Cell tower set to go online
An eight-year quest to improve emergency communications and cellular service in town could be just days away from completion as workers have completed construction on the communications tower at police headquarters. The project was first proposed in 2009.
Deputy Chief Glenn Byrnes said the platform for the emergency dispatch radios has been installed, and now it was a matter of waiting for the radio equipment to be installed.
“It will be a huge improvement, and one that’s been a very long time coming,” he said.
The new tower is part of a larger project to upgrade communications, which includes replacing the previous lattice antenna with a monopole about 30 feet taller, and also the installation of seven other communications antennae in town.
“This will be a vast improvement that we’ve been counting on,” Byrnes said. “It will allow line-of-sight communication through the whole town, rather than relying on telephone connections.”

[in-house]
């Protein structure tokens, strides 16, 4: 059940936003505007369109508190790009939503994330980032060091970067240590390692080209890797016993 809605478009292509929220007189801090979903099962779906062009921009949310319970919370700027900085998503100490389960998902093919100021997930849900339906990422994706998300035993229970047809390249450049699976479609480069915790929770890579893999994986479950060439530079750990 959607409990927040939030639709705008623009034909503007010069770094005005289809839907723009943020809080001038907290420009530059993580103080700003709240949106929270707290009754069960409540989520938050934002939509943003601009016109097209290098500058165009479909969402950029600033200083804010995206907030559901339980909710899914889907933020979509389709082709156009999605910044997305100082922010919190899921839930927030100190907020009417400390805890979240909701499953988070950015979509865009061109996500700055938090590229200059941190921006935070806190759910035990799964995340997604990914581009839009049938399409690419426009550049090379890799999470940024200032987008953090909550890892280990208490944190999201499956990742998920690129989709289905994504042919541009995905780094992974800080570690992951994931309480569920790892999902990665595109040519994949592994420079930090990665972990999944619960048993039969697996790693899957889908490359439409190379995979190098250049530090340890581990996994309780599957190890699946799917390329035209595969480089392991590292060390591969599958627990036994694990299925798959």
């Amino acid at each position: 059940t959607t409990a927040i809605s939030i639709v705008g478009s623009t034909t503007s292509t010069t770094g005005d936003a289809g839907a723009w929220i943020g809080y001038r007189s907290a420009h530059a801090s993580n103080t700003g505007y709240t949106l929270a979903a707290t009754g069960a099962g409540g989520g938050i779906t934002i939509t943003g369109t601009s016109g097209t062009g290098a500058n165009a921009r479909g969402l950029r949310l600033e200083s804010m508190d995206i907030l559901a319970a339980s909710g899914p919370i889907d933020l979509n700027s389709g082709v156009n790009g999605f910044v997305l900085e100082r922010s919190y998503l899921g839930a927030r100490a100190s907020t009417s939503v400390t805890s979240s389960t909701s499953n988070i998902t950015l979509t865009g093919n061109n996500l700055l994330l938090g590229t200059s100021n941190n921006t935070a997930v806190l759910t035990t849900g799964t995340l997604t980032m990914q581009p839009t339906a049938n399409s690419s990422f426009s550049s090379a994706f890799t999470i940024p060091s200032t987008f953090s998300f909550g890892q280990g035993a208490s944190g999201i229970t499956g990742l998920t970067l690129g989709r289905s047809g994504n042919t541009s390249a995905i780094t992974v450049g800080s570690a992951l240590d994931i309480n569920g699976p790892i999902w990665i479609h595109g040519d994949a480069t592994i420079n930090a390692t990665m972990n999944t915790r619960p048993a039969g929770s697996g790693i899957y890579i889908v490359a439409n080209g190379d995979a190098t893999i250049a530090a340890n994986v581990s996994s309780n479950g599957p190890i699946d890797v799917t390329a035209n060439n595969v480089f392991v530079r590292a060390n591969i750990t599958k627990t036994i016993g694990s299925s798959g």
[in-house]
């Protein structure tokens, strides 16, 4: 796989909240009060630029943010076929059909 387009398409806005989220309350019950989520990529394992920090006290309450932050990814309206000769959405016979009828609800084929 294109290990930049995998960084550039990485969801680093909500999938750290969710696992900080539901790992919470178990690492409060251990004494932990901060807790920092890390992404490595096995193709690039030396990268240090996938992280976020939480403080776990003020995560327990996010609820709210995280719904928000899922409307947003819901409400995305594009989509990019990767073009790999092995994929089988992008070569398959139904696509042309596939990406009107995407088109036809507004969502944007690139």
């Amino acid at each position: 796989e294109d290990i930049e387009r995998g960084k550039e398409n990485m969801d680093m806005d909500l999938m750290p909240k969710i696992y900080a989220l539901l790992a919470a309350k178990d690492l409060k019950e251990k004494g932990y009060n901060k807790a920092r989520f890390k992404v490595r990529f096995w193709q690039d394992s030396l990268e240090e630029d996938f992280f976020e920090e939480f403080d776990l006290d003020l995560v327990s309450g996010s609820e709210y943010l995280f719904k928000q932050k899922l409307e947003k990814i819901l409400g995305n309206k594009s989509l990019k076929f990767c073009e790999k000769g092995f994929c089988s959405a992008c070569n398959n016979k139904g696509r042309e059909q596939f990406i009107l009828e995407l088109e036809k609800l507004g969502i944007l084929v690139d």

Cellular provider T-Mobile first proposed a 180-foot tower in 2009. Neighbors and the police union opposed the tower, citing potential loss of property value and possible health effects of radiation from cellular transmissions. The Connecticut Siting Council approved a 130-foot pole in 2012. In 2014 the Town Council approved adding 20 feet to the tower’s height on the recommendations of Byrnes and former Police Chief Tom Kiely.
“When what was supposed to be a simple call gets complicated, their only line of defense is the radio,” Kiely said the 2014 meeting. “It’s more important than a bulletproof vest or a gun.”
Kiely illustrated the potential dangers of “dead zones” in town by telling the council he had been unable to contact Byrnes during a bank robbery on White Plains Road where he had to drive a short distance away to get a signal.
Union President Robert Coppola told the council the union had not been convinced of the need for the new tower, but conceded he was uncertain officers would be able to communicate with headquarters from all the schools in town. In the end, the council approved the new, taller pole with only Democrat Tom Christiano voting against it.